Stephen Vladeck: It's fairly well-settled that district courts can enjoin state and federal laws on the ground that they're unconstitutional. It's an awesome power for those jurists to exercise, but it's hardly unprecedented. The principal check on that authority is the appeals process, which, as Professor Jost mentioned, is where these cases will go next.

To answer your second question, and to go back to one of Professor Jost's exchanges with a prior commenter, I think Wickard v. Filburn is the key here. The question is whether there's a difference between the government's power to stop an individual from doing something (there, growing wheat) versus to compel an individual to do something...

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Takoma Park, Md.: My Con Law professor will be so disappointed in my memory... But, notwithstanding the decision of any of the lower Federal courts' decisions to hear and rule on these complaints, will the issue be "ripe" per SCOTUS until the effective date of the specific Section in 2014?

Stephen Vladeck: The ripeness issue is a big deal, since the provision that Judge Hudson struck down today isn't even in effect yet. But as your con law professor probably told you (and as I tell my students), courts that want to rule on the merits of a case usually find a way to do so. And unlike other bars to deciding cases, the longer things drag out, the less ripeness is a concern...

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Washington, D.C.: In your view, what limits are there to congressional power under the commerce clause (since my being alive is apparently an event that permits forcing me to purchase insurance, is there anything that I do that doesn't have, on a collective level, a commerce clause implication)?

Stephen Vladeck: This is the key question, methinks, and my own view, for what it's worth, is that the answer is yes. But given the existence of comprehensive nationwide health insurance programs like Medicare and Medicaid, and given that virtually every major health insurance company is a national business, it seems to me that health care is not the tipping point, but rather one of the areas where there's a stronger argument that each person's conduct affects the national market. Yes, it may not seem that way to the individuals on the street, but by that logic, virtually nothing would constitute "interstate" commerce. The real issue is where the line is, and I think the idea (and the nationwide extent) of the "market" is the key...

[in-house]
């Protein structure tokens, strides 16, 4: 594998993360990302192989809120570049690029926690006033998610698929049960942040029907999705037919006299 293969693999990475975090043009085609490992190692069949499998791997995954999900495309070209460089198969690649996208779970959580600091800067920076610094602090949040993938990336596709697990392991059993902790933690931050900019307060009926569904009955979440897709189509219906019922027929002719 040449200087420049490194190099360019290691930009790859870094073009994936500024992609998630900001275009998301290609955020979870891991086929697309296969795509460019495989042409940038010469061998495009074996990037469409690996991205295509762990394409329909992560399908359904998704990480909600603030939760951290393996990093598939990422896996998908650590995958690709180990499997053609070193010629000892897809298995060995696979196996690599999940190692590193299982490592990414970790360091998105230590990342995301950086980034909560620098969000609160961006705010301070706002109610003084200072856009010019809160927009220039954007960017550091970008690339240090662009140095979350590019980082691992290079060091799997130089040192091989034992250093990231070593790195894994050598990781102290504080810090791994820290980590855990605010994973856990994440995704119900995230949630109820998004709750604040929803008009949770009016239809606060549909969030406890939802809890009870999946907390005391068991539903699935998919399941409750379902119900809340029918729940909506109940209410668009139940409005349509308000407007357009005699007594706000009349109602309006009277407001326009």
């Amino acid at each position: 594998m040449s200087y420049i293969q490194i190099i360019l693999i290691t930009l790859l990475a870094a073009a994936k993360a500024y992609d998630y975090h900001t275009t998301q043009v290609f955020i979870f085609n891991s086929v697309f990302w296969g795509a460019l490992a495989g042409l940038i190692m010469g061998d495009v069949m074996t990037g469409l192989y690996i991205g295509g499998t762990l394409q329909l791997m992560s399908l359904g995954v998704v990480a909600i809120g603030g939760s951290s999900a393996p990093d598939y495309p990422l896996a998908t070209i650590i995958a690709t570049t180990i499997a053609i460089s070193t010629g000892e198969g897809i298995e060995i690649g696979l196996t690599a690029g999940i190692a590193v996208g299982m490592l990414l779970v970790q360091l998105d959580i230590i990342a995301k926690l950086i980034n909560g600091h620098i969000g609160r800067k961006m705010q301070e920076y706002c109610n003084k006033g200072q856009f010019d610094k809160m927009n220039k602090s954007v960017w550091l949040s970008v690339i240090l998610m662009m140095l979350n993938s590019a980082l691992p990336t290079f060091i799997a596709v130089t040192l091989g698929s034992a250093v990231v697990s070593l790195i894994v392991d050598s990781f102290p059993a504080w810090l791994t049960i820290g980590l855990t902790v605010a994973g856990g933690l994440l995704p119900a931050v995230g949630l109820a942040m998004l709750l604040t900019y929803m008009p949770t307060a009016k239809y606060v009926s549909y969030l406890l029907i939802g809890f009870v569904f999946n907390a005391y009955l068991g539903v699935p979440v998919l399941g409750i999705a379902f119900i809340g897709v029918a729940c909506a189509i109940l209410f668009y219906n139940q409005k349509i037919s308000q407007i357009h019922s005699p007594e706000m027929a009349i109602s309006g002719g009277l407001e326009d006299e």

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Washington, D.C.: Were all 14 of those cases about the individual mandate, specifically? And were all the verdicts on the merits (as opposed to procedural grounds)? You said challenges to the law, which includes many aspects other than the individual mandate, and didn't specify if they were merits decision on the power of Congress under the Commerce Clause.

Stephen Vladeck: Every single lawsuit has been at least in part a challenge to the "individual mandate." Professor Jost has been following the individual cases more closely, but my understanding is that some of the 14 decisions before today have been on the "merits" (i.e., that the bill is constitutional), and some have been on other grounds, including ripeness (mentioned above), and other "procedural" bars to relief. I believe that the Post is keeping a helpful chart...

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Annandale, Va.: This is why we needed the public option.

I worry that none of the provisions of this bill address the underlying problem: the spiraling costs of medical care, not insurance.

Stephen Vladeck: That may well be true. Indeed, that's why a significant number of Democratic members of Congress (and their supporters) thought that the bill didn't actually address the core underlying issues with our current health care system. Whether it is the best policy choice, though, doesn't (or at least shouldn't) factor into whether Congress had the power to enact it. And the same is true in reverse: it's important to separate out political opposition to the bill from the view that it's unconstitutional. We'd all do well to remember that there's a big difference between what Congress can do, and what, in our view, it should do...

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Richmond, Va.: "I think Wickard v. Filburn is the key here."

Why was it necessary to amend the Constitution with the Eighteenth Amendment(Prohibition)if Wickard v Filburn was the correct understanding of the Commerce Clause?

Presumably under the reasoning of Wickard v Filburn the Commerce Clause alone should have sufficed to grant Congress the power to enact the Volstead Act. Why would you need to amend the Constitution to regulate alcohol but not wheat?

Eighteenth Amendment to the United States Constitution (Wikipedia)

Volstead Act (Wikipedia)